Midnight Woodworking

Woodworking

Handicap toilet seat

Here is an interesting project for you. My Mother-in-law’s new handicap height toilet (17″) is not tall enough. The current options available are limited. A riser that replaces the seat, that forces anyone who wants to use that toilet to sit down, and the design leaves a smaller hole than a normal seat offers. Your other option is to buy a riser for the base and have a plumber extend the flange up higher. That can get costly.

I told my in-laws to hold off for a couple of days while I worked on the problem. I decided to make a toilet seat that was tall enough for her, but not too tall that you couldn’t open it. I pulled together my last piece of 1-3/4″ thick white oak, and some scrap pieces of quarter-sawn white oak that were about 1″ thick. Then I grabbed a large pad of paper and traced the outline of one of my toilet seats, and placed an opening in the front like a lot of commercial toilet seats.

I trimmed out my simple pattern, and set it aside for later.

My thick piece of oak was cupped so I ran it through my drum sander several times until I had two flat sides. That left me with 1-1/2″ of material.

I laid my pattern down on the board and moved it around to avoid the knots and cracks in the wood, then I traced the edges.

I flattened all of my quarter-sawn scraps and made sure they were all the same thickness, then laid them out to see if I had enough for another layer.

I roughly cut out the thicker piece, leaving at least 1/16″ past my pencil mark.

Then I traced the outline onto my quarter-sawn pieces and then cut them out on the band saw.

I decided to use epoxy to attach all of the pieces because it is water proof and will fill gaps between the boards.

I painted the epoxy on and clamped the quarter-sawn pieces on with the grain running perpendicular to the bottom piece of oak. Hopefully this will prevent any splitting or cracking in the future.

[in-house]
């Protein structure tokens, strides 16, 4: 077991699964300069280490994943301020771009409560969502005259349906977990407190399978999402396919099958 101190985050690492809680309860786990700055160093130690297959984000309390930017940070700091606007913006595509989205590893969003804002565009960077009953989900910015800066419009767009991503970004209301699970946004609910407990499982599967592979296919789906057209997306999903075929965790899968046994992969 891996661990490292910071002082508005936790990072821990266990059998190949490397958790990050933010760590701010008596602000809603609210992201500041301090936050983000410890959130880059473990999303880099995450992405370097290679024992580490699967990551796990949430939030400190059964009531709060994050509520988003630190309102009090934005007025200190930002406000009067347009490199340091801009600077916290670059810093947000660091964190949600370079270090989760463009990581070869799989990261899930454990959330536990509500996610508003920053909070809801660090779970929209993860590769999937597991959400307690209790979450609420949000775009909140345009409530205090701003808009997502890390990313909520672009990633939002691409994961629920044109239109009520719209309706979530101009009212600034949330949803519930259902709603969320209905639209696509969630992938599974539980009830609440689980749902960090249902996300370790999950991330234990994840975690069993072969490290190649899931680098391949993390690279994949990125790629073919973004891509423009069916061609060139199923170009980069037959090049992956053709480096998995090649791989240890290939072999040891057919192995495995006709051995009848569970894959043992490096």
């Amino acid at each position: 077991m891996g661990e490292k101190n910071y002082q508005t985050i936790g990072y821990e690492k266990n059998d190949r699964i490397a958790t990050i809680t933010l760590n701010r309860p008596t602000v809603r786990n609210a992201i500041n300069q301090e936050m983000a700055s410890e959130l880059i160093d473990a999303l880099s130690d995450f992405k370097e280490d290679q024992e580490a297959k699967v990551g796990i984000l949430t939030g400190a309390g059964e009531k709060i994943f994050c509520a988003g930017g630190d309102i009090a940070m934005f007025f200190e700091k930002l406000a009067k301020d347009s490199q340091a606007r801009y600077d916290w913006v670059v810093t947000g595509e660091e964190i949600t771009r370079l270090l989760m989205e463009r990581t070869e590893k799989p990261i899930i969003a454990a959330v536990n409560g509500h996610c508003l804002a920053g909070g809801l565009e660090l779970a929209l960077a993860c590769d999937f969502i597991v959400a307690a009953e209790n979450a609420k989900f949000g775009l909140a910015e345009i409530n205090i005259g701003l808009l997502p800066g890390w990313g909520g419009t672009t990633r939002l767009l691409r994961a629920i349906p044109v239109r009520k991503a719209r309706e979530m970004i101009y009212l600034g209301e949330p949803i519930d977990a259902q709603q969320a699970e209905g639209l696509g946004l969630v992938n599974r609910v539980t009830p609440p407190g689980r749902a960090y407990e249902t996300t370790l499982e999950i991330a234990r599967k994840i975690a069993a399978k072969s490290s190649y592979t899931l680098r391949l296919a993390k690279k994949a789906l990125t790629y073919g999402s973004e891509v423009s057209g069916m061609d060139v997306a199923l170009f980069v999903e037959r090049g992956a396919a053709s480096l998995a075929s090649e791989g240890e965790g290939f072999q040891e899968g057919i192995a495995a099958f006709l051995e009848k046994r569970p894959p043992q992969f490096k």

Once everything was clamped up, I noticed a large split that was part of the knot I cut away. I turned the seat on its side and added a piece of tape to wall off the open side, then poured more epoxy into the crack.

After everything was dried, the next day, I ran it through the drum sander to clean up the glue joint.

I used the band saw and my spindle sander to flush and smooth the edges all the way around the seat.

Anywhere I saw any additional cracks, I filled them with CA glue and sanded away the excess.

I used my 1/2″ round-over bit with four blades to radius the edges on the top of the seat.

Just to break the edges on the bottom, I used a 1/8″ round-over bit.

After a little clean-up with sand paper, I marked the hole locations for the toilet seat hinge.

I threw away the pieces for the lid. (I won’t have any use for them) Then I pre-drilled the mounting holes.

I carefully installed the screws by hand, so they would not get stripped out by my screw gun.

Next, I located and installed the toilet seat bumpers.

Then it was time for a test fit. The bumpers are 3/4″ thick and the seat itself is 2-1/2″ thick. Installed, it makes the seat 3-1/4″ taller, and without a lid, it opens and closes perfectly. It is a lot heavier than a standard seat, so don’t drop it…

I am happy with the fit, so it is time to finish it up.

I applied three coats of an oil modified, water based finished, sanding between each coat.

I was pleasantly surprised when I got the warm look of an oil-based poly with the 2-hour dry time of a water-based poly.

I didn’t take a picture of the final installation, but I have had some very favorable feedback so far from my in-laws.

A weird project, I know, but it is something that is needed, given the options that are out there. I hope someone else makes one and lets me know if they think of anything that could make this better.

 

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